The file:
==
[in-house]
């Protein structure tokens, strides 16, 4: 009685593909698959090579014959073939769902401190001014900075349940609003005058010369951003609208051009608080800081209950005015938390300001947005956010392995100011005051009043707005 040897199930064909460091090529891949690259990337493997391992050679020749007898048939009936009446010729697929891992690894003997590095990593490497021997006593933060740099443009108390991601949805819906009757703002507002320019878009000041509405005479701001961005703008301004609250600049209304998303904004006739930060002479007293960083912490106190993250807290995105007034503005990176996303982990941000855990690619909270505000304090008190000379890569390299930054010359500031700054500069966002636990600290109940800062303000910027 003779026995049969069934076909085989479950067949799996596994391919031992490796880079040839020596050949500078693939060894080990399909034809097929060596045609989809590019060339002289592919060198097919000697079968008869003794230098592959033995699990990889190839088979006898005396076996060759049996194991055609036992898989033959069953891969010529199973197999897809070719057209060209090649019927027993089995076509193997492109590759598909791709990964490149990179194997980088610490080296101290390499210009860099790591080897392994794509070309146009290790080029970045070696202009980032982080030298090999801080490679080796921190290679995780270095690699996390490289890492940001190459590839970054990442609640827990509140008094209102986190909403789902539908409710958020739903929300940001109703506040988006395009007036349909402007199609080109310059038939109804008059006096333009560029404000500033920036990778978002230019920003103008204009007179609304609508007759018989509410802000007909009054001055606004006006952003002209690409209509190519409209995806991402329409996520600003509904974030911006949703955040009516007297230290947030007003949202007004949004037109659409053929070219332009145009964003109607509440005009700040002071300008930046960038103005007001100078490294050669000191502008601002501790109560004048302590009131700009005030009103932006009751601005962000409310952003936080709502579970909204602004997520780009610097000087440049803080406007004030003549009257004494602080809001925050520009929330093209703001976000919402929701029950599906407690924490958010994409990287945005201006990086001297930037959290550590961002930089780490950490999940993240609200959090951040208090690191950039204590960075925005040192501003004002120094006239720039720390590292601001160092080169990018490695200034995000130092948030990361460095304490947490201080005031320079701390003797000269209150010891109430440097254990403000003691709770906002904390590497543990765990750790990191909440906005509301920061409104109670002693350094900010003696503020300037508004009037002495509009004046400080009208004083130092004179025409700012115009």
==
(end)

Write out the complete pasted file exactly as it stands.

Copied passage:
[in-house]
């Protein structure tokens, strides 16, 4: 009685593909698959090579014959073939769902401190001014900075349940609003005058010369951003609208051009608080800081209950005015938390300001947005956010392995100011005051009043707005 040897199930064909460091090529891949690259990337493997391992050679020749007898048939009936009446010729697929891992690894003997590095990593490497021997006593933060740099443009108390991601949805819906009757703002507002320019878009000041509405005479701001961005703008301004609250600049209304998303904004006739930060002479007293960083912490106190993250807290995105007034503005990176996303982990941000855990690619909270505000304090008190000379890569390299930054010359500031700054500069966002636990600290109940800062303000910027 003779026995049969069934076909085989479950067949799996596994391919031992490796880079040839020596050949500078693939060894080990399909034809097929060596045609989809590019060339002289592919060198097919000697079968008869003794230098592959033995699990990889190839088979006898005396076996060759049996194991055609036992898989033959069953891969010529199973197999897809070719057209060209090649019927027993089995076509193997492109590759598909791709990964490149990179194997980088610490080296101290390499210009860099790591080897392994794509070309146009290790080029970045070696202009980032982080030298090999801080490679080796921190290679995780270095690699996390490289890492940001190459590839970054990442609640827990509140008094209102986190909403789902539908409710958020739903929300940001109703506040988006395009007036349909402007199609080109310059038939109804008059006096333009560029404000500033920036990778978002230019920003103008204009007179609304609508007759018989509410802000007909009054001055606004006006952003002209690409209509190519409209995806991402329409996520600003509904974030911006949703955040009516007297230290947030007003949202007004949004037109659409053929070219332009145009964003109607509440005009700040002071300008930046960038103005007001100078490294050669000191502008601002501790109560004048302590009131700009005030009103932006009751601005962000409310952003936080709502579970909204602004997520780009610097000087440049803080406007004030003549009257004494602080809001925050520009929330093209703001976000919402929701029950599906407690924490958010994409990287945005201006990086001297930037959290550590961002930089780490950490999940993240609200959090951040208090690191950039204590960075925005040192501003004002120094006239720039720390590292601001160092080169990018490695200034995000130092948030990361460095304490947490201080005031320079701390003797000269209150010891109430440097254990403000003691709770906002904390590497543990765990750790990191909440906005509301920061409104109670002693350094900010003696503020300037508004009037002495509009004046400080009208004083130092004179025409700012115009």